The oldest example of such a dubious evidentiary activity conducted by the WSW was the questioning of several dozen judges of the Regional Court and the Court of Appeal in Cracow as witnesses in a case regarding the degrading and inhumane treatment of Krzysztof S., the former President of the Court of Appeal in Cracow. Krzysztof S. has been temporarily arrested in connection with a major investigation that was pending against the Director of the Court of Appeal and other administrative employees of the courts of the Cracow region, regarding the embezzlement of funds intended for the administrative activities of the courts. During this investigation, starting from June 2017, Krzysztof S. was held in pre-trial detention for nearly 9 months, the last 5 months of which were in a prison in Rzeszów. There, for unclear reasons, he was classified as a ‘dangerous prisoner’, which involved daily personal searches (combined with strip searches and the visual inspection of all his bodily orifices), and cell searches. He was also denied dental treatment in that detention centre after losing his teeth, as well as access to a hairdresser before his first court hearing and the opportunity to wear a suit. After the treatment of Krzysztof S. was written up in the popular weekly magazine “Polityka“, and the Assembly of Judges of the Regional Court in Cracow and the Assembly of Judges of the Court of Appeal in Cracow [Resolution no. 4 was adopted on 24 May 2018 by the Assembly of Judges of the Regional Court in Cracow in this case; followed by resolution no. 1 of the Assembly of the Appeal Court in Cracow of 28 May 2018 – edit. note] in May 2018 passed resolutions condemning the treatment of Krzysztof S. in the prison in Rzeszów, considering it degrading and inhuman, WSW took up an investigation to clarify whether the treatment of the former president of the Court of Appeal in Cracow constituted an abuse of power by prison officials. As it soon transpired, the main subject of the WSW investigation was not the evidentiary proceedings at the prison in Rzeszów, but the questioning of the judges of the Regional Court and the Court of Appeal in Cracow who had voted in favour of resolutions condemning the treatment of Krzysztof S. in prison. During the interrogations, the judges were only asked how they had learned about the treatment of Krzysztof S. in prison, to which each of them replied that from an article in the weekly “Polityka” magazine. If it is accepted that potentially criminal activity of the prison guards took place at the state prison in Rzeszów, which is located almost 200 kilometres from Cracow, the procedures applied by the prosecutors, involving the groundless questioning of judges, were lacking any evidentiary significance. This was negatively assessed by Resolution no. 6 of the Representatives of Judges of the Court of Appeal in Cracow of October 12, 2018, which took the position that: We assess the questioning of approximately 100 judges of the Court of Appeal and the Regional Court in Cracow by the Internal Affairs Department of the National Prosecutor’s Office to be an unacceptable waste of public funds, as we consider this to be a retaliation for the adoption of resolutions by the judges of these courts in meetings of judges condemning the degrading and inhumane treatment of Judge Krzysztof S. in the prison in Rzeszów. As the actions of the Prosecutor’s Office are irrelevant to the resolution of the case, we consider them to be a politically motivated attempt to intimidate the Cracow judiciary.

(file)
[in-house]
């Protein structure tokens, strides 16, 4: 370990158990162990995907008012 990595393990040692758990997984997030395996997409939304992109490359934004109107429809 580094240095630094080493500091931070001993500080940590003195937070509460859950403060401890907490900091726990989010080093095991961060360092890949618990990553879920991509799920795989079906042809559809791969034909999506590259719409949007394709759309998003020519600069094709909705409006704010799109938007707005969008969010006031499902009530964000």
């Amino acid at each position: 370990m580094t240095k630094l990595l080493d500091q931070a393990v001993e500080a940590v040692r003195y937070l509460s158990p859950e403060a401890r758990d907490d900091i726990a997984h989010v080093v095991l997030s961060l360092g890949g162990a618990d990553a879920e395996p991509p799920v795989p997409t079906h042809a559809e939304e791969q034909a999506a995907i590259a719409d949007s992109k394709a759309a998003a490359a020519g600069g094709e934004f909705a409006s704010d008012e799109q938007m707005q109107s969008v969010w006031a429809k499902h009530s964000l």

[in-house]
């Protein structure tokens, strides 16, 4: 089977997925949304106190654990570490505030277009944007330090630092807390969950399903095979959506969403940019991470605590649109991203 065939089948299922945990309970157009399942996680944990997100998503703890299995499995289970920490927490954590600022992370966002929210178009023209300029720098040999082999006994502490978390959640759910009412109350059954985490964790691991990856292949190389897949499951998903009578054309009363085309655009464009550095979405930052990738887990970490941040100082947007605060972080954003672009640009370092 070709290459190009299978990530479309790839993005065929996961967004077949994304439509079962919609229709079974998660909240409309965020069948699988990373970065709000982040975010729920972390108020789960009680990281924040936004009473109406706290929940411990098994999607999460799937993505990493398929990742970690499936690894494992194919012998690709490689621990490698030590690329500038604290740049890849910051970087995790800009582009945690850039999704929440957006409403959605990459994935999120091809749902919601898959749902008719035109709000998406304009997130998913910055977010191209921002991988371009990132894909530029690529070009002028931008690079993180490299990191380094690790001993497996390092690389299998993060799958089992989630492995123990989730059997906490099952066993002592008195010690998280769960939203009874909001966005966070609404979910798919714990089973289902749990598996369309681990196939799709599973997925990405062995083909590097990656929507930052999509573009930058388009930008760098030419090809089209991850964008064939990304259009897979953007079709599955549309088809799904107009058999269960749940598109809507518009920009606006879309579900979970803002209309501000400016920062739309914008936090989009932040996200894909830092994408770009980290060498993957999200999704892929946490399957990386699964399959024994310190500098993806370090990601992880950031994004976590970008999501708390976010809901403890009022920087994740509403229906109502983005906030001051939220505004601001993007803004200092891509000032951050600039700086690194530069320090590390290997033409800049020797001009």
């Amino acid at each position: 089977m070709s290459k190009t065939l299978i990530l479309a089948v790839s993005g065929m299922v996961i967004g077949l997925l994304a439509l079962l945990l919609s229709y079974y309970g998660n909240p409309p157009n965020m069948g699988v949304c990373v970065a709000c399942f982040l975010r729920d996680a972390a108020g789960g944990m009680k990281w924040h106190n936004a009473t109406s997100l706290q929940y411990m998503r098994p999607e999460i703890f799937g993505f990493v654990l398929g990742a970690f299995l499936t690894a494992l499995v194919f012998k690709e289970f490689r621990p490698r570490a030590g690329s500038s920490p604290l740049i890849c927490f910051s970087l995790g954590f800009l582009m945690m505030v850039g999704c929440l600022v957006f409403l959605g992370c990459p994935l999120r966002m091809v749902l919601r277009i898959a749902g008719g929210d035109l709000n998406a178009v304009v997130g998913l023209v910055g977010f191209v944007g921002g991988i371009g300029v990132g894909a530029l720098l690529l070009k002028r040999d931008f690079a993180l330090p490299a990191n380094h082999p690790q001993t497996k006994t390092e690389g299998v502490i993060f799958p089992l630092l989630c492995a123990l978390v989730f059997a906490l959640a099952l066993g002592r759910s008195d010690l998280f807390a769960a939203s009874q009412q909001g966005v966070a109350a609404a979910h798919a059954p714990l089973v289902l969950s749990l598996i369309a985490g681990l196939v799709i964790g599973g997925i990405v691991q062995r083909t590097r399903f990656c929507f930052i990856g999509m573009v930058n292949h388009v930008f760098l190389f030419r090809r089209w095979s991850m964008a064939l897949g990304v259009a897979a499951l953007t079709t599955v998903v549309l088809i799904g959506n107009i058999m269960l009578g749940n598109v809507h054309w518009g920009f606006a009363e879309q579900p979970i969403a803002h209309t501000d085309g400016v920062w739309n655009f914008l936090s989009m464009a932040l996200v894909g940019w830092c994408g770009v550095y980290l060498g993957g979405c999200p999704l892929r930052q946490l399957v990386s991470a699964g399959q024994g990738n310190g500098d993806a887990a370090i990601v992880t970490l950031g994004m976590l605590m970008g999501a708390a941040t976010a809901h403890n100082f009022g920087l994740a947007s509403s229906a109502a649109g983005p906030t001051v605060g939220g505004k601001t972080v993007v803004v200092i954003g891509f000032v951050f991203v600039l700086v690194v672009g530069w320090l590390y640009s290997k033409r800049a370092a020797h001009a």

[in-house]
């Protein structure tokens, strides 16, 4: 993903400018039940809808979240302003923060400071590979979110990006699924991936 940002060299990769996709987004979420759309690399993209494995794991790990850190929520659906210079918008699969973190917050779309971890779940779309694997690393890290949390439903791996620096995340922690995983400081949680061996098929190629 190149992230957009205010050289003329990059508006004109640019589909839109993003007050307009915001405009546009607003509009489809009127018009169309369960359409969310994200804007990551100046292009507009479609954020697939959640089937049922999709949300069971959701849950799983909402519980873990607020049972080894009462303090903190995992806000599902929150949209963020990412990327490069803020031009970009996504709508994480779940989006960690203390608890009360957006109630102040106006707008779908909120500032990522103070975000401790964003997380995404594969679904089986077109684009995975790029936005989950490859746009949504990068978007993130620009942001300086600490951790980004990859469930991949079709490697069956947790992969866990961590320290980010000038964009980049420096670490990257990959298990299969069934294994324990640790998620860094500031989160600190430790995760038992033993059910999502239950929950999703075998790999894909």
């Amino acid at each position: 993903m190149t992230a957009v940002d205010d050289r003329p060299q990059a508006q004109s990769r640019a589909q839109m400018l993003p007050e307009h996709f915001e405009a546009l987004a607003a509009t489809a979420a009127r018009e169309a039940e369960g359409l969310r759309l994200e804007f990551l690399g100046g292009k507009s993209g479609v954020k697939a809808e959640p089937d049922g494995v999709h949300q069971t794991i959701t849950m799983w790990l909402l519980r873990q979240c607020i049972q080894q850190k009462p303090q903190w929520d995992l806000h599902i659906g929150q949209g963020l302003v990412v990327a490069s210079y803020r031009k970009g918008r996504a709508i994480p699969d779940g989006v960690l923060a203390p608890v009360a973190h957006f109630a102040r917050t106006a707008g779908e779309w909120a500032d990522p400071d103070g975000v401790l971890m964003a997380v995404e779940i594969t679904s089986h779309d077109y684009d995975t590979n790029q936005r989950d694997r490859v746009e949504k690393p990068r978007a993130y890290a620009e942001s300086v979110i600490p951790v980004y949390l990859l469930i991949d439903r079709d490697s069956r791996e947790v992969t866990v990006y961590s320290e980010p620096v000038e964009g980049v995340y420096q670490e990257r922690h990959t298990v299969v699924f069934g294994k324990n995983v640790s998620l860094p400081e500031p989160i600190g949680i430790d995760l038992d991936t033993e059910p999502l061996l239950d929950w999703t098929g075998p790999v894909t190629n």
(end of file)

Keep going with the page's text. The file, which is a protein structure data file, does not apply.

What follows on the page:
8. Thirteen judges of Cracow courts